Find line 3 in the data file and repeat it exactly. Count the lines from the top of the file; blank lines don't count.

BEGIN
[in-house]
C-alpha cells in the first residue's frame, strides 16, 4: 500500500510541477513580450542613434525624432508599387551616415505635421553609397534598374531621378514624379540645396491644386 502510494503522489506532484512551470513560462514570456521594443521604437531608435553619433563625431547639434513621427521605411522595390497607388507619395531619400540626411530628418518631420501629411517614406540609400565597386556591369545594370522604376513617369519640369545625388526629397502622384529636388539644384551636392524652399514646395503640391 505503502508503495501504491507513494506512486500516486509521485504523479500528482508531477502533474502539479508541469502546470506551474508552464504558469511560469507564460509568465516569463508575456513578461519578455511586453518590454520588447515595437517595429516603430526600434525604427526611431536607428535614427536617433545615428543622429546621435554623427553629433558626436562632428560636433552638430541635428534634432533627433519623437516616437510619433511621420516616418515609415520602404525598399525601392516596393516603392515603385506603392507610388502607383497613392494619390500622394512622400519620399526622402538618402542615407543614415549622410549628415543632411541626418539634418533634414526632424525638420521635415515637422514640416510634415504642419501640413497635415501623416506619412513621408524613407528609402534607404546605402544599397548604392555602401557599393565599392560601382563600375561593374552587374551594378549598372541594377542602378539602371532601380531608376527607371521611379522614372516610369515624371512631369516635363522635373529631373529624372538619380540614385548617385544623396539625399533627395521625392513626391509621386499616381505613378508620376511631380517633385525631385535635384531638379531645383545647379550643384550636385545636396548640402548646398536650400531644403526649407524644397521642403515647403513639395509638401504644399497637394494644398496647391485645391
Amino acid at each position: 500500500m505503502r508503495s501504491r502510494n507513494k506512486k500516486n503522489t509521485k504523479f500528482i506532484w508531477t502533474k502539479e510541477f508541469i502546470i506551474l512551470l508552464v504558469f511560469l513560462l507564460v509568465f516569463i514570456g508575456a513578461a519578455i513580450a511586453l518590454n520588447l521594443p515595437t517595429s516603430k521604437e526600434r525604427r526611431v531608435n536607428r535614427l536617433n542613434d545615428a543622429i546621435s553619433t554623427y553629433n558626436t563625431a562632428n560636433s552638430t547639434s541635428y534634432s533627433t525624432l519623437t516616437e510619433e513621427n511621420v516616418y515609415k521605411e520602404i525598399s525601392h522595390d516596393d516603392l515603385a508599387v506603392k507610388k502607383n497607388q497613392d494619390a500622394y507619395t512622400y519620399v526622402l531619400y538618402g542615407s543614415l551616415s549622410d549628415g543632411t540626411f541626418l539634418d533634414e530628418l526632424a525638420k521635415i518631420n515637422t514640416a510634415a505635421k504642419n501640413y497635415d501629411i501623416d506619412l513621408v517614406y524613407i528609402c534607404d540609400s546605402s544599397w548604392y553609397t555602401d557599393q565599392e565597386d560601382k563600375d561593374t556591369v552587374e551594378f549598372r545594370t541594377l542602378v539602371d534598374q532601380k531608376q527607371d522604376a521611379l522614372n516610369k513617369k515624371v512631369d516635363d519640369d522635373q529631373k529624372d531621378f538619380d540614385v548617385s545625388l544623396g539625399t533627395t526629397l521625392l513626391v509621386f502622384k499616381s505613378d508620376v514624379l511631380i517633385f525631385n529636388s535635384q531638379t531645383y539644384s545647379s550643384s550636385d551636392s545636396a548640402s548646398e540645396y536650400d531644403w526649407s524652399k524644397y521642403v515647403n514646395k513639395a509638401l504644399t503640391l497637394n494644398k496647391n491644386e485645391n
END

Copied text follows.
Amino acid at each position: 500500500m505503502r508503495s501504491r502510494n507513494k506512486k500516486n503522489t509521485k504523479f500528482i506532484w508531477t502533474k502539479e510541477f508541469i502546470i506551474l512551470l508552464v504558469f511560469l513560462l507564460v509568465f516569463i514570456g508575456a513578461a519578455i513580450a511586453l518590454n520588447l521594443p515595437t517595429s516603430k521604437e526600434r525604427r526611431v531608435n536607428r535614427l536617433n542613434d545615428a543622429i546621435s553619433t554623427y553629433n558626436t563625431a562632428n560636433s552638430t547639434s541635428y534634432s533627433t525624432l519623437t516616437e510619433e513621427n511621420v516616418y515609415k521605411e520602404i525598399s525601392h522595390d516596393d516603392l515603385a508599387v506603392k507610388k502607383n497607388q497613392d494619390a500622394y507619395t512622400y519620399v526622402l531619400y538618402g542615407s543614415l551616415s549622410d549628415g543632411t540626411f541626418l539634418d533634414e530628418l526632424a525638420k521635415i518631420n515637422t514640416a510634415a505635421k504642419n501640413y497635415d501629411i501623416d506619412l513621408v517614406y524613407i528609402c534607404d540609400s546605402s544599397w548604392y553609397t555602401d557599393q565599392e565597386d560601382k563600375d561593374t556591369v552587374e551594378f549598372r545594370t541594377l542602378v539602371d534598374q532601380k531608376q527607371d522604376a521611379l522614372n516610369k513617369k515624371v512631369d516635363d519640369d522635373q529631373k529624372d531621378f538619380d540614385v548617385s545625388l544623396g539625399t533627395t526629397l521625392l513626391v509621386f502622384k499616381s505613378d508620376v514624379l511631380i517633385f525631385n529636388s535635384q531638379t531645383y539644384s545647379s550643384s550636385d551636392s545636396a548640402s548646398e540645396y536650400d531644403w526649407s524652399k524644397y521642403v515647403n514646395k513639395a509638401l504644399t503640391l497637394n494644398k496647391n491644386e485645391n